Sorry to hear about a knee acting up, hope it gets more cooperative in time.

Wow, I had no idea how few and how rare the 1911's made by Singer were till I just looked it up. Heck, I didn't even know that Singer had made them. Thanks for the history tip, I love a good lead into something I hadn't previously investigated.

And that Kimber is nice! I hope to add something on that level to my collection some day.

October 26, 2011 at 5:41 p.m.
rolando said...

Only 500 made, dao. I used to tell guys it turned out 10 dresses a week. :) Last time I checked it was about $30k.

Lots of war stories...in '64 I almost bought one of 35 matched serial German-made P08s for $65 in Greece at the Rod&Gun Club. Bought an early-war Mauser [I think} P-38 instead -- $24. I couldn't afford the P-08! Sigh. I love that P-38. People don't recognize it on the firing range.

My left knee just couldn't stand up to the twisting...still can't. Gave away my clubs -- all but the $40 [at the time] Ping putter...it has a lovely 30-yr old patina. Couldn't give it up. It is sitting in the corner next to the AK-47. [Don't know which one I would save first.] :). I read somewhere Ping gives away a complete set to each returning, seriously wounded vet going into physical therapy rehab in Texas or somewhere. They do not advertise it.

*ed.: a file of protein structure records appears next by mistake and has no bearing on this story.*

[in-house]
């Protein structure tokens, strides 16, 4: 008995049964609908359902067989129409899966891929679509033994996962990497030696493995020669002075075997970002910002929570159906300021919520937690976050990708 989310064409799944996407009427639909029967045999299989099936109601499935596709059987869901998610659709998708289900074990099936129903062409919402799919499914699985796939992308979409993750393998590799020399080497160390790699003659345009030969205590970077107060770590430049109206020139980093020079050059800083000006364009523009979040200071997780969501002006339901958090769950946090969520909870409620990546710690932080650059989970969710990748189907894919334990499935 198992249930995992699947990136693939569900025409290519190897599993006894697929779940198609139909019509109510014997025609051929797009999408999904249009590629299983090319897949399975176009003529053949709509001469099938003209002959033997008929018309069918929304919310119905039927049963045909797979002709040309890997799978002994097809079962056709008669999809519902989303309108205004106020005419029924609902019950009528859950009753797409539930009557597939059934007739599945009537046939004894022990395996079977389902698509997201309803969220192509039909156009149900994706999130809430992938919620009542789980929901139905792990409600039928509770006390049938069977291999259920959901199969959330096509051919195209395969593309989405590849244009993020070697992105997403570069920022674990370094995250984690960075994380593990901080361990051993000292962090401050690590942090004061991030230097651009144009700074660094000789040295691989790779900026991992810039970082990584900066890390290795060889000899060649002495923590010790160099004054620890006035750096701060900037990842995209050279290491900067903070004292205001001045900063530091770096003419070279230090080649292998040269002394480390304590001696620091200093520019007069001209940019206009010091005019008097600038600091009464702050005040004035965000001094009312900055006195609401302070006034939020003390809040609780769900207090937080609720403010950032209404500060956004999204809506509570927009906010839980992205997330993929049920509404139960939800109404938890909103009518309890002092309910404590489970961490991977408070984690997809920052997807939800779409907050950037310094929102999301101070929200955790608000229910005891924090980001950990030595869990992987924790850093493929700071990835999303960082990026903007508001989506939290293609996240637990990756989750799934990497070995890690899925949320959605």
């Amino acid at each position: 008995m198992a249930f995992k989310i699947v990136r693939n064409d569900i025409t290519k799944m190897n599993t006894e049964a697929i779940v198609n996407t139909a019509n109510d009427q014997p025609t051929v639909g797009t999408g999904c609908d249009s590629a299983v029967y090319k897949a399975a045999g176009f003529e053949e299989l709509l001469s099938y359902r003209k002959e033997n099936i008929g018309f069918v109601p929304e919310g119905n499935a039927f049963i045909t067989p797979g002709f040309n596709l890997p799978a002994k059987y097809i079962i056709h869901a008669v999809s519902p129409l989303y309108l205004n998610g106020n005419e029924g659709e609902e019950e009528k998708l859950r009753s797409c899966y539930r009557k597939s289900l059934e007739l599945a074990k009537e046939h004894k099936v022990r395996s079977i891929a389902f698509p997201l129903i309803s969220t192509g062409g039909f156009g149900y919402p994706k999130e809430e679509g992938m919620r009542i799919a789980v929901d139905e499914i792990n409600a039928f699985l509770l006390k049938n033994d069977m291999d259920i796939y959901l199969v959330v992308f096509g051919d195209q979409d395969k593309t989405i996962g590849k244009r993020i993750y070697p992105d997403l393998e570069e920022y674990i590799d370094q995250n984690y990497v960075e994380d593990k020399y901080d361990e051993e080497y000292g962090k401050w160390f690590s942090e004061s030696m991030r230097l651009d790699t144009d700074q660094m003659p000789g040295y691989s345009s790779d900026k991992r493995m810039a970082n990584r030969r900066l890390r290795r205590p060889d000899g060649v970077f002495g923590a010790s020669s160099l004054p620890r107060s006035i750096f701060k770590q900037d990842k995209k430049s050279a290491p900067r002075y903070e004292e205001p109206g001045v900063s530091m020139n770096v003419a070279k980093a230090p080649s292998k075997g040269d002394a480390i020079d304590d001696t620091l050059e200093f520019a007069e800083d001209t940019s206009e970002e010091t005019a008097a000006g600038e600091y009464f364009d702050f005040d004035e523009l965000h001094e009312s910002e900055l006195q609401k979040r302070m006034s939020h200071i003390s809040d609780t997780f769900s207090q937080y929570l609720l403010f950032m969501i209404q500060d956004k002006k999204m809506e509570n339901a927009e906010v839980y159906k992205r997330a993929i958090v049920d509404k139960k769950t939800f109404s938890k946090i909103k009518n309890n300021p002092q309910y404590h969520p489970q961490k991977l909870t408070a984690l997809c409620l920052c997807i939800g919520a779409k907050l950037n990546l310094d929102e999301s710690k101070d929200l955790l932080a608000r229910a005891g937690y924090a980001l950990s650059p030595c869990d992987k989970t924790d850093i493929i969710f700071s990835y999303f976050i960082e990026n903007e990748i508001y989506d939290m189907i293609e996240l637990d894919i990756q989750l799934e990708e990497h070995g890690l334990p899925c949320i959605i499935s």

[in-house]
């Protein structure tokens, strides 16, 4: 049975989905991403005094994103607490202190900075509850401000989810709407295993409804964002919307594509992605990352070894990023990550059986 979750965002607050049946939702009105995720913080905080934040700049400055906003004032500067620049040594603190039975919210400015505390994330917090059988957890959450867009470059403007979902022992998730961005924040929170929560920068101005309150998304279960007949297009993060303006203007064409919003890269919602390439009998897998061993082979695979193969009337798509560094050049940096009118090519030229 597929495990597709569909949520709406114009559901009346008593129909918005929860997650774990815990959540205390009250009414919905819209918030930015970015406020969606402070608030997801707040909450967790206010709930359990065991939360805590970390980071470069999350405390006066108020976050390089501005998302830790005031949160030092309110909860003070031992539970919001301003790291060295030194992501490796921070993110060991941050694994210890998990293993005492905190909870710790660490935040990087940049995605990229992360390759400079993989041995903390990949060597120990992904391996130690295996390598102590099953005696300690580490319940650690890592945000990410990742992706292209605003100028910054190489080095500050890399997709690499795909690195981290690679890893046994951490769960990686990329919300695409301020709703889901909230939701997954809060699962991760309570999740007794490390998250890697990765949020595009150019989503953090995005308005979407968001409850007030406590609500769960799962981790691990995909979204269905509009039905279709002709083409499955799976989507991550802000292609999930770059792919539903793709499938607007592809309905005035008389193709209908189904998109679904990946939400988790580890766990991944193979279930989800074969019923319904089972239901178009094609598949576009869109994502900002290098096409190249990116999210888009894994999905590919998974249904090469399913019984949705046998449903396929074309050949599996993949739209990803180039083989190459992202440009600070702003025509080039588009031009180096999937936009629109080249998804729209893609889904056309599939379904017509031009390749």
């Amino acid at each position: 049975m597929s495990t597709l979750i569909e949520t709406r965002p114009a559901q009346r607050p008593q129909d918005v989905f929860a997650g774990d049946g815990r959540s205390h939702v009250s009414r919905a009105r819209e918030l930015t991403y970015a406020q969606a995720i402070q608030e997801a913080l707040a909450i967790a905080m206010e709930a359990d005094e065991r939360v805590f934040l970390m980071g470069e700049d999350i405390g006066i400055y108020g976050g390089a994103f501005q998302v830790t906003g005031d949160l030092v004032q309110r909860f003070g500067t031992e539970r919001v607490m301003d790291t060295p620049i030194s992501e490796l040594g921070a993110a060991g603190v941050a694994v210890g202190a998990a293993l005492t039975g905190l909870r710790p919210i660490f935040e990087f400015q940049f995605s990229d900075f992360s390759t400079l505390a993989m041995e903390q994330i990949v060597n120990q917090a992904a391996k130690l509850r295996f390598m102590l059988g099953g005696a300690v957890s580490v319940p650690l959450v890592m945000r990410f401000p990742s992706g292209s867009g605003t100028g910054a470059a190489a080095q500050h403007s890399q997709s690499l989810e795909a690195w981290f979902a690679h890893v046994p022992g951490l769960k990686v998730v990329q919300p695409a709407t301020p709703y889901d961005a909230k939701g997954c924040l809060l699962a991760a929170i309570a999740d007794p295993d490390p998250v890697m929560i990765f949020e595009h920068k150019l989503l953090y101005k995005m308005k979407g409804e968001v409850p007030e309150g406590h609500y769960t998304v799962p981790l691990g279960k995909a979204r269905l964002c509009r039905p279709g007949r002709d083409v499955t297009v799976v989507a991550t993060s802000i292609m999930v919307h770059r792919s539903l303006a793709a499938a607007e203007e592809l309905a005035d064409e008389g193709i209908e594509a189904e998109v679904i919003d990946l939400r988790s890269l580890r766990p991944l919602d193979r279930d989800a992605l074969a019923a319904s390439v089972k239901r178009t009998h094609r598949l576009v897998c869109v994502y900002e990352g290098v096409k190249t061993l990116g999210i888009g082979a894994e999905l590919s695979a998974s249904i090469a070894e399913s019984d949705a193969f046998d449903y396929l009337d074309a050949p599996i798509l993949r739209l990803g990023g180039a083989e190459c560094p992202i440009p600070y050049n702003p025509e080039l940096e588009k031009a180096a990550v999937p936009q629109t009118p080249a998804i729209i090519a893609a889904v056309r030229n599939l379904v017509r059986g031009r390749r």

Well enough fun stuff. Take care and be safe out there.

October 26, 2011 at 6:28 p.m.
SCOTTYM said...

One more + on the Glocks for pure simplistic utilitarianism.

I've been carrying my Gen1 G22 for years. I've fired 10s of thousands of rounds through it, I've dropped it on concrete and asphalt multiple times, I've dunked it in the soup and filled it with mud while dirt biking and four wheeling countless times, I've drenched it with gallons of sweat, I've maintained with it with an indifference bordering on irresponsible(I clean and lube it once every 6 months whether it needs it or not) and, though it looks and occasionally smells funky, it still functions perfectly.

Point+squeeze=BANG, every time.

On a funny note, I once launched the old style non-captured type mainspring clear across the garage(25'+) during reassembly. Had to order a replacement online (the captured type this time) as I didn't find the flight article until years later.

October 27, 2011 at 12:29 a.m.
Walden said...

Try the Springfield Armory XD. Nice little gun. About a third less than the Glock, and every bit as good a performer.

October 27, 2011 at 9:11 a.m.
RShultz210 said...

dao1980 said... Hi there RShultz, I can appreciate your pride in one brand over another. The ugly part I would have to disagree with completely.